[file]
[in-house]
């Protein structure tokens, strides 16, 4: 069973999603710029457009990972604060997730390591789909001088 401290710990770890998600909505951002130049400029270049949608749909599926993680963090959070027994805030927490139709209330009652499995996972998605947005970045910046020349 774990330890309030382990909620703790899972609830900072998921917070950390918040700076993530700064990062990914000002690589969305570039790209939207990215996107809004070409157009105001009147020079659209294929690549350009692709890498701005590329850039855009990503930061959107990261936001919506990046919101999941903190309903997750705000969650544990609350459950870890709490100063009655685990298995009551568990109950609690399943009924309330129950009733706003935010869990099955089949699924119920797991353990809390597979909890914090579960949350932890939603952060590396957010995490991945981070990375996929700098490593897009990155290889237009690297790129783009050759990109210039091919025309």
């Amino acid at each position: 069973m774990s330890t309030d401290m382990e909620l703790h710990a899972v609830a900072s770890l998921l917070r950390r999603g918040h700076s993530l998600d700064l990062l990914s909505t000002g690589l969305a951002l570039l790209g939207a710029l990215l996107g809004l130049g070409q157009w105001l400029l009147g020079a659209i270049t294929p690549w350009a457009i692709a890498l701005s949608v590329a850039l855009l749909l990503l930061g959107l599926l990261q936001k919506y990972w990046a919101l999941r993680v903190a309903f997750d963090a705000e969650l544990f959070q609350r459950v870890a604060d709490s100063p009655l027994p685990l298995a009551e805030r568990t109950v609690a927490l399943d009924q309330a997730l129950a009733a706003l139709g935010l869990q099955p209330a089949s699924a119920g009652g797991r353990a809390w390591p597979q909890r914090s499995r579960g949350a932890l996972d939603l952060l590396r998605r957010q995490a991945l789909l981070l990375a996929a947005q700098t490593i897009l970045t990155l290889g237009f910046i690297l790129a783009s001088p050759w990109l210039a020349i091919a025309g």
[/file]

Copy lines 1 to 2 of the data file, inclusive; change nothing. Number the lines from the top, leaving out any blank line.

[in-house]
């Protein structure tokens, strides 16, 4: 069973999603710029457009990972604060997730390591789909001088 401290710990770890998600909505951002130049400029270049949608749909599926993680963090959070027994805030927490139709209330009652499995996972998605947005970045910046020349 774990330890309030382990909620703790899972609830900072998921917070950390918040700076993530700064990062990914000002690589969305570039790209939207990215996107809004070409157009105001009147020079659209294929690549350009692709890498701005590329850039855009990503930061959107990261936001919506990046919101999941903190309903997750705000969650544990609350459950870890709490100063009655685990298995009551568990109950609690399943009924309330129950009733706003935010869990099955089949699924119920797991353990809390597979909890914090579960949350932890939603952060590396957010995490991945981070990375996929700098490593897009990155290889237009690297790129783009050759990109210039091919025309």